Source: Bureau of Labor Statistics, U.S. Census Bureau and National Alliance of Business

slide15

Florida v. The Nation:Florida ranks low on the chance for college by age 19 when compared to the rest of the nation

7 out of 10 ninth graders do not pursue a college education at a university or community college immediately following high school graduation.

projected demand for workers

Projected Demand for Workers

Occupational Forecasting

slide17
Project Job Growth in Florida Employment from 2000 to 2010 by Educational Attainment Requirements (Florida Codes)
top 10 fastest growing jobs in florida
Top 10 Fastest Growing Jobs in Florida

Source: Agency for Workforce Innovation, Florida Department of Education

current funding methodology

Current Funding Methodology

Workforce Development Education Funding Formula (WDEFF)

what is the workforce formula
What is the Workforce Formula?
  • Performance-based funding system
    • Adult General Education (AGE)
    • Postsecondary Adult Vocational (PSAV)
      • Apprenticeship
    • Associate in Science (AS)
  • 15% of funding for workforce programs is “at risk” -- dependent on the performance outcomes in the formula
    • Remaining 85% of funding based on prior year’s allocation
factors that the formula takes into account
Factors that the Formula Takes into Account
  • Targeted Populations
    • Weights for completions from special populations (e.g., disabled and economically disadvantaged students)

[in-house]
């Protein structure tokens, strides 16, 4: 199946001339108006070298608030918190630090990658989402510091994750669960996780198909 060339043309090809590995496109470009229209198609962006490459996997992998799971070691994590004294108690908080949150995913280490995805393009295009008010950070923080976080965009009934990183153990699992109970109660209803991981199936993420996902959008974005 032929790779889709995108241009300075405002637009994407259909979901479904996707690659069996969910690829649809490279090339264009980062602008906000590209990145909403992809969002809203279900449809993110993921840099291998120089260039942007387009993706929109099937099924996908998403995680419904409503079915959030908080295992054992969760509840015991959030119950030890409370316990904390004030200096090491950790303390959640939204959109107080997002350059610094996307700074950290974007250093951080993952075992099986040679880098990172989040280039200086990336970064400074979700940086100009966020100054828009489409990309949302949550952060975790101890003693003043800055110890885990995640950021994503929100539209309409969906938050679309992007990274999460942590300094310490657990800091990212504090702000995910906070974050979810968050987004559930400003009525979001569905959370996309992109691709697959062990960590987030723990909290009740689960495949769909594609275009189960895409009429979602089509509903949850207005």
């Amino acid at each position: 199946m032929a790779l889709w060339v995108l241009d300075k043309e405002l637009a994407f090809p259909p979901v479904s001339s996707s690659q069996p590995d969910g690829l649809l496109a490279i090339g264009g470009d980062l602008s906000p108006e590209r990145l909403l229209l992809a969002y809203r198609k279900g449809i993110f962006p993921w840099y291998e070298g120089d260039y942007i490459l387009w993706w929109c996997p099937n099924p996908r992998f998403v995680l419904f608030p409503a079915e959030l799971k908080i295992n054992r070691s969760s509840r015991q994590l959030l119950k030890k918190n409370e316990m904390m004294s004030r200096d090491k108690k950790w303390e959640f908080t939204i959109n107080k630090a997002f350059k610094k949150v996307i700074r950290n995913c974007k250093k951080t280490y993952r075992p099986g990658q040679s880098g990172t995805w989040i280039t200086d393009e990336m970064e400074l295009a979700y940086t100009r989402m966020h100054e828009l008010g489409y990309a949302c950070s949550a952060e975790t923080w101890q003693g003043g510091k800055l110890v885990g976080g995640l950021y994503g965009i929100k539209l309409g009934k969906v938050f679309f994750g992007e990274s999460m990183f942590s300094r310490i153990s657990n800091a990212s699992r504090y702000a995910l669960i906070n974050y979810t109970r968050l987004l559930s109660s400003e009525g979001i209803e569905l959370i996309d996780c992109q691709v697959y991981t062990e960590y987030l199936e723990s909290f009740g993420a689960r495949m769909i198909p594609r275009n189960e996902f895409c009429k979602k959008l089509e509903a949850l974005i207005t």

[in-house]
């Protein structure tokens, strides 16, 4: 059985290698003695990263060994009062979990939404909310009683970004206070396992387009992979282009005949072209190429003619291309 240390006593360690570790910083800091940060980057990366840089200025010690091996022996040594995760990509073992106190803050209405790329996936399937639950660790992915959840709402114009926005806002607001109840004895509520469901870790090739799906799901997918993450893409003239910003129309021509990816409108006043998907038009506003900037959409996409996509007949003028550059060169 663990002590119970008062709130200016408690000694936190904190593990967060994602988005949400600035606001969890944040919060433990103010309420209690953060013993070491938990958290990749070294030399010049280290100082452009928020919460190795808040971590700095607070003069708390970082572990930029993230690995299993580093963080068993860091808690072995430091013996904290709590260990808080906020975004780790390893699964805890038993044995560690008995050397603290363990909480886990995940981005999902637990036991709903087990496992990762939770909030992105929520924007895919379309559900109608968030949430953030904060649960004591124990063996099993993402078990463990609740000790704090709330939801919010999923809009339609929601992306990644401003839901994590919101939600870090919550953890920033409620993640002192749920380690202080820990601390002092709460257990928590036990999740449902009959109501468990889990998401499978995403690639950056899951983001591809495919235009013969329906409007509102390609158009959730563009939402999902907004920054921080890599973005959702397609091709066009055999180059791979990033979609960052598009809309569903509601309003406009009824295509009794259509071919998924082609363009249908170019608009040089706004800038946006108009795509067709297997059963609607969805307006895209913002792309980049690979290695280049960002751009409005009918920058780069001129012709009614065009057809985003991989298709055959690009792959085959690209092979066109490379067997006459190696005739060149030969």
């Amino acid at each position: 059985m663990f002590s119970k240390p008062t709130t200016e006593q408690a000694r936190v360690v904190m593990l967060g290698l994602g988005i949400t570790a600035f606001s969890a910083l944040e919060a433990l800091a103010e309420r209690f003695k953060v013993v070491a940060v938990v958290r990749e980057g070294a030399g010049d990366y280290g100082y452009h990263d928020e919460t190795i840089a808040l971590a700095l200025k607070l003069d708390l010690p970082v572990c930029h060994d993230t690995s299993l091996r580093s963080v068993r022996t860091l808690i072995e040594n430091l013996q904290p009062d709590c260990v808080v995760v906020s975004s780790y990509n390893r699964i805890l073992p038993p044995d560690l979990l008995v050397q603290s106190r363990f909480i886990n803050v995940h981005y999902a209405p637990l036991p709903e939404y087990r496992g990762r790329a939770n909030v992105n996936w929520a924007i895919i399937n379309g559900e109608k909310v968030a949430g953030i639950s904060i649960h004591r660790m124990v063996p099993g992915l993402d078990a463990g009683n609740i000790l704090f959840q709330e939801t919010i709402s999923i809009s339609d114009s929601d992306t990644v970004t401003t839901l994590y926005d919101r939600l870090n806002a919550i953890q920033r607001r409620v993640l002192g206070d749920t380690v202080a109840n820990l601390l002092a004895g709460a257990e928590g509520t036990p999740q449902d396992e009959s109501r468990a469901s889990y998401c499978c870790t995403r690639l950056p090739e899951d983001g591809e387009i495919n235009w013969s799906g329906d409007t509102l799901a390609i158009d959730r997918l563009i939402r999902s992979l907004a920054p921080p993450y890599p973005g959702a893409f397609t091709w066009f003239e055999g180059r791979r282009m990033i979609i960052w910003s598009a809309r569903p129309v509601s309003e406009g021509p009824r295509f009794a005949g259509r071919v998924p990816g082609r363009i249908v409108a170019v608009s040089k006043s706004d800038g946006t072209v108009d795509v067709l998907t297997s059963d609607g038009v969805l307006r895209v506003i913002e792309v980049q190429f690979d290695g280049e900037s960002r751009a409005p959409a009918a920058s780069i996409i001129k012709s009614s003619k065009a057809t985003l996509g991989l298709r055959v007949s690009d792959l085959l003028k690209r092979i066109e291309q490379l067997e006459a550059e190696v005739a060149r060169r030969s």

• Program Completion
    • Degree Completion (A.S. degree)
    • Completion of Competencies (OCPs and LCPs)
  • Levels of Job Placement
    • Placements in targeted, high wage/high skill jobs
data timeline
Performance Dollars are based on past program completions and job placements.

2003-2004 Appropriation

2001-2002 Completions

2000-2001 Completers placed in 2001-2002

Data Timeline
workforce education state funding history
Workforce Education State Funding History

Over the same time period, funding has increased 33% for Community Colleges and 27% for Universities.

Funding for Workforce Education has decreased 6% since 1997-98.

workforce development education fund created in 1997
Workforce Development Education Fund–Created In 1997

$731,581,440

From FEFP

$435,538,646

From CCPF

$296,042,794

  • School districts had projected FTE
  • Pulled from districts and colleges differently
workforce education performances vs appropriations
Workforce Education Performances vs. Appropriations

1,400

1,300

1,200

Performance Points

+47%

1,100

$750

1,000

In Millions ($)

900

In Thousands

800

-4%

700

WDEF Appropriations

600

500

400

$650

1999-00

2000-01

2001-02

2002-03

formula issues
Formula Issues
  • Performance increases have not translated into performance funding increases
    • Value of performance is a “moving target”
    • As performances increase, and funds remain static or decrease, the value of a performance decreases
  • No mechanism for providing start-up funding and continuation funding for new programs
    • Capitalization Incentive Grants discontinued
  • Lag-time in the Formula between performance and funding
    • Performance dollars are awarded based on program completions from 2 years prior, and job placements of completers from 3 years prior
  • No mechanism to account for enrollment increases
slide28
The approach has been successful in:

raising the level of attention to reporting…

increasing efforts to retain and complete students…

increasing attention to certain populations…

forcing a focus on certain targeted jobs…

causing more program shifts than had previously occurred.

Where the approach is not working:

Workforce education not of sufficient priority to allow performances to fully drive appropriations…

school district’s priorities are on K-12 education...

community college’s priorities are on the program fund…

business and industry priorities on workers compensation, tax credit issues.

Performance Funding for Workforce Development: Lessons Learned